Arts & Culture

In ‘Islandborn,’ Junot Diaz Writes The Children’s Book He Never Had

The Pulitzer Prize-winning author of novels such as The Brief Wondrous Life of Oscar Wao talks about his immigrant experience and the book he wishes he’d had as a kid.

Writer Junot Diaz
Writer Junot Diaz won the Pulitzer Prize in 2008 for his novel The Brief Wondrous Life of Oscar Wao. His newest work, Islandborn, is a children’s picture book.

Growing up, writer Junot Diaz never really had any children’s books.

The Pulitzer Prize-winning author of novels such as The Brief Wondrous Life of Oscar Wao and This Is How You Lose Her emigrated to the United States from the Dominican Republic when he was just six years old. And, by the time he learned English and learned to read, he was too old for children’s books.

“So, there was kind of this gap,” he said. “My reading history had a big hole blown in it.”

But now, with his latest book, he’s filling that gap by writing his first children’s picture book, which he says he essentially wrote for his child self.

Islandborn is the story of a little girl named Lola whose family moved to the United States when she was very little. For a class assignment she’s asked to draw a picture of her first home. But she can’t remember much of her home country. So, she uses her imagination to fill the gaps.

Diaz says immigrants tend to have very vibrant imaginations.

“It’s a tough thing to give up an entire nation, an entire language, a community, a way of doing things and then to come to an entirely new place and to reimagine yourself completely,” Diaz said. “You’ve got to really have a flexible, robust, imaginary.”

He says the book highlights immigrants’ need to connect with their past, which is just as important as connecting with their present. Or, as Lola’s grandmother puts it in the book, “Just because you don’t remember a place doesn’t mean it’s not in you.”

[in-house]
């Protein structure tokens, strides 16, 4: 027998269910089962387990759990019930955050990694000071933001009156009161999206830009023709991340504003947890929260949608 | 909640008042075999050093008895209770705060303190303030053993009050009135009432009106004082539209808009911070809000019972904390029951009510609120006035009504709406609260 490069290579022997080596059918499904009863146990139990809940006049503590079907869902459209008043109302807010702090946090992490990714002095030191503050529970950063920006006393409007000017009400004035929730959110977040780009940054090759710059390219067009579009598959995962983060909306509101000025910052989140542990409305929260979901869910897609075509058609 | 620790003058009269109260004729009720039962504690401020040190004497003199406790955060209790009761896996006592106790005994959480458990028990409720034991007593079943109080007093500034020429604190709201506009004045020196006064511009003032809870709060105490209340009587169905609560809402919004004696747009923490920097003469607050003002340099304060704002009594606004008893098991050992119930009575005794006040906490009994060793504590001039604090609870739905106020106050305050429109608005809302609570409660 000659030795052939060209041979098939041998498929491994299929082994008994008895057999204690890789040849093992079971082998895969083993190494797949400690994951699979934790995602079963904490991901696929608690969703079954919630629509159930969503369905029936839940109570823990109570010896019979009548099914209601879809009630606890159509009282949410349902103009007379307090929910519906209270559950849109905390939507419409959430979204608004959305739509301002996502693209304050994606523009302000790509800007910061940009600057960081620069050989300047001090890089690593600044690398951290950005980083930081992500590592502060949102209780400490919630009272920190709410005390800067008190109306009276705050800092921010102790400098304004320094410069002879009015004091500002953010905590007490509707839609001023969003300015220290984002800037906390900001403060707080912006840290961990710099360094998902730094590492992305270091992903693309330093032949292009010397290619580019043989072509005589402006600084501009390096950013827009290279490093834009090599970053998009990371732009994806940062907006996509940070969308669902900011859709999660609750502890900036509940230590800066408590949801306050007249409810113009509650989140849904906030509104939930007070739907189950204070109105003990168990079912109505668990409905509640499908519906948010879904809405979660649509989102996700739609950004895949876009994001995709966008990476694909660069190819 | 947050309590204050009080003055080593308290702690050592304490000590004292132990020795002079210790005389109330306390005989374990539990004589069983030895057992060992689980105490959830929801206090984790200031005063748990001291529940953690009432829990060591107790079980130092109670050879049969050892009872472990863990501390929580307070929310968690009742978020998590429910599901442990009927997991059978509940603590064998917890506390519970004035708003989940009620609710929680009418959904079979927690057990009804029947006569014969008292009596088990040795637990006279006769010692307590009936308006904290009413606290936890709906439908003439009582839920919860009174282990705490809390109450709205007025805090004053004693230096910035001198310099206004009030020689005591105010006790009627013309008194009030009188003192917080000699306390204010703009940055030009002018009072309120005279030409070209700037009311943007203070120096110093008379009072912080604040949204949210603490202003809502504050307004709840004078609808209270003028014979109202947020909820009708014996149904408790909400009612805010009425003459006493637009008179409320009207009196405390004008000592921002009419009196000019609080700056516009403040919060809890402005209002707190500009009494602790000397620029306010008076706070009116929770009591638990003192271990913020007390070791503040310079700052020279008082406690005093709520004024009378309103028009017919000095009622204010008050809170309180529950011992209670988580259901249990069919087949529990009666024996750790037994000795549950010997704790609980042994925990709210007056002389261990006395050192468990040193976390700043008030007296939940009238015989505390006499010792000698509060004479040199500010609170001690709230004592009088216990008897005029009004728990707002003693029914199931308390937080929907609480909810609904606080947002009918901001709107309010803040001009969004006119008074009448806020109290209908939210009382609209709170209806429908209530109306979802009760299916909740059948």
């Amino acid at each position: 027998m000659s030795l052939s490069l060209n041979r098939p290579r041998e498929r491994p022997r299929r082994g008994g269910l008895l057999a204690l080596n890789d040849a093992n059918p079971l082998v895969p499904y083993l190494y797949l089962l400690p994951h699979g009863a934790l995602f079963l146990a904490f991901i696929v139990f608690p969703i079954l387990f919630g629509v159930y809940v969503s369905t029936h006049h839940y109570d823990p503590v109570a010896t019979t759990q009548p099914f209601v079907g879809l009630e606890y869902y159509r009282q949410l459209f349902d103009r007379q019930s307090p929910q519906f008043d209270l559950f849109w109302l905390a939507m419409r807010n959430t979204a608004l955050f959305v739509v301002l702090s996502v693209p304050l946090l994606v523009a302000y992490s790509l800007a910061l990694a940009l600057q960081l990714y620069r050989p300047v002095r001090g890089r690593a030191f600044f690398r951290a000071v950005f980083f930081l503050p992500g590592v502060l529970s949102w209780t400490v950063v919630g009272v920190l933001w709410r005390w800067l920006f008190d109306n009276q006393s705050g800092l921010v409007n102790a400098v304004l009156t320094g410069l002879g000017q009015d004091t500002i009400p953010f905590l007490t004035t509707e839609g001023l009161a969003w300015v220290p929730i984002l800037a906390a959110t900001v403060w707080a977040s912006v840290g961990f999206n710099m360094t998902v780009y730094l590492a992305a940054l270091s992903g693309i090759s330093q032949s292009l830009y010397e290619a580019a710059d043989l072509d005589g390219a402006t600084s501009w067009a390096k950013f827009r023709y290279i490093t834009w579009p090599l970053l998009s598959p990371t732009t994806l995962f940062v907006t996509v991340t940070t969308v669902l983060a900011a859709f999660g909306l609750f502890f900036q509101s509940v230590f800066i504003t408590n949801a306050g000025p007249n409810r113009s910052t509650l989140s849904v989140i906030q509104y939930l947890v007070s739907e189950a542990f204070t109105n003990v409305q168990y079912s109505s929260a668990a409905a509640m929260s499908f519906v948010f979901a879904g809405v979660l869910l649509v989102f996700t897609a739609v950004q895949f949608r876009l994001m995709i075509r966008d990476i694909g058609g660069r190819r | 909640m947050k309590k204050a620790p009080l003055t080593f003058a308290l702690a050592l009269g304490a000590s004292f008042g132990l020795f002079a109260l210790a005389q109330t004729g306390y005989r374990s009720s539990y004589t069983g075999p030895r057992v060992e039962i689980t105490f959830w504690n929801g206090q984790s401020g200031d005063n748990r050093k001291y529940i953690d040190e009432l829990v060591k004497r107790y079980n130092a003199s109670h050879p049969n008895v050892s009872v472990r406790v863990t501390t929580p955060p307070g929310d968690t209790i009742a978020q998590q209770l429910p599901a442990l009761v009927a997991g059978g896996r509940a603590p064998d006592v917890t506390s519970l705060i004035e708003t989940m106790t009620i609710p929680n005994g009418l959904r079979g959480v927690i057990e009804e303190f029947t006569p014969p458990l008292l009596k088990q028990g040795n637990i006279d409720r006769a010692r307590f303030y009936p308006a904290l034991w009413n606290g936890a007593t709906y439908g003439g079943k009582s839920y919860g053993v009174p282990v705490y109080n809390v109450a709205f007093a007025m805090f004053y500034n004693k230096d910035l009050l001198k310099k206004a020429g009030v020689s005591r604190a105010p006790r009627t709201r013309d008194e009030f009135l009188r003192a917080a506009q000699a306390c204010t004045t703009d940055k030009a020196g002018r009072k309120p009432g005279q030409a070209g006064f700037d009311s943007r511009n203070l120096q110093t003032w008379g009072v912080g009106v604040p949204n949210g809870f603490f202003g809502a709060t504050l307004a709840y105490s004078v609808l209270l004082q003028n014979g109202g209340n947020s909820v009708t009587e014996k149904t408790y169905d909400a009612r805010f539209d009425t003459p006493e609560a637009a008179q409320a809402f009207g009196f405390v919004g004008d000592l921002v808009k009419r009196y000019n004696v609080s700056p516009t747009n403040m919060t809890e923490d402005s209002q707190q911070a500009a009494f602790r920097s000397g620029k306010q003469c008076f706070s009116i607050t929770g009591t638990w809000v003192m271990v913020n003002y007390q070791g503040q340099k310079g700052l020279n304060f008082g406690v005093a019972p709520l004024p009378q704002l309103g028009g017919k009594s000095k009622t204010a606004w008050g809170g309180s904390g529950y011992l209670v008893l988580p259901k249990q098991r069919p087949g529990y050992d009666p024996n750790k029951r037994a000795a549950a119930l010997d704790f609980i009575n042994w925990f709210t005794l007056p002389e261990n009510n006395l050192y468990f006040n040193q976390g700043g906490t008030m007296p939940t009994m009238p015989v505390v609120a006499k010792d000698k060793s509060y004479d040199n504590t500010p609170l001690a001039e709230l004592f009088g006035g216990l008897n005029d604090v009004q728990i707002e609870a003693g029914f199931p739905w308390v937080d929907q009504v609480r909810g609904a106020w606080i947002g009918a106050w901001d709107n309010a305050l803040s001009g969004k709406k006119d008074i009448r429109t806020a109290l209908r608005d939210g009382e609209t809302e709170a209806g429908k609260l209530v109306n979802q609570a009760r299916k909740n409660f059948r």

“As a nation, we’ve depended deeply on the labor and the contributions and the genius of immigrants,” he said. “And I think, whether we’re talking about an individual or we’re talking about a nation, when we remember well and when we have a relationship to history and memory we’re far healthier, and we’re far less likely to be manipulated by people.”

Diaz will talk about Islandborn tonight (April 3) at 7 during a Blue Willow Bookshop event at Christ Church Cathedral. In the audio above, he tells Houston Matters producer Michael Hagerty about his own immigrant experience, why he wrote the book, and about some of the intense feedback he’s gotten about it.

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Michael Hagerty

Michael Hagerty

Senior Producer, Houston Matters

Michael Hagerty is the Senior Producer for Houston Matters. He has a degree in journalism from Abilene Christian University and has served as news director for NPR and PBS stations around Texas and The West, including: KUNR-FM in Reno, Nev.; KNPB-TV in Reno, Nev.; and KWBU-TV/FM in Waco, Texas. He...

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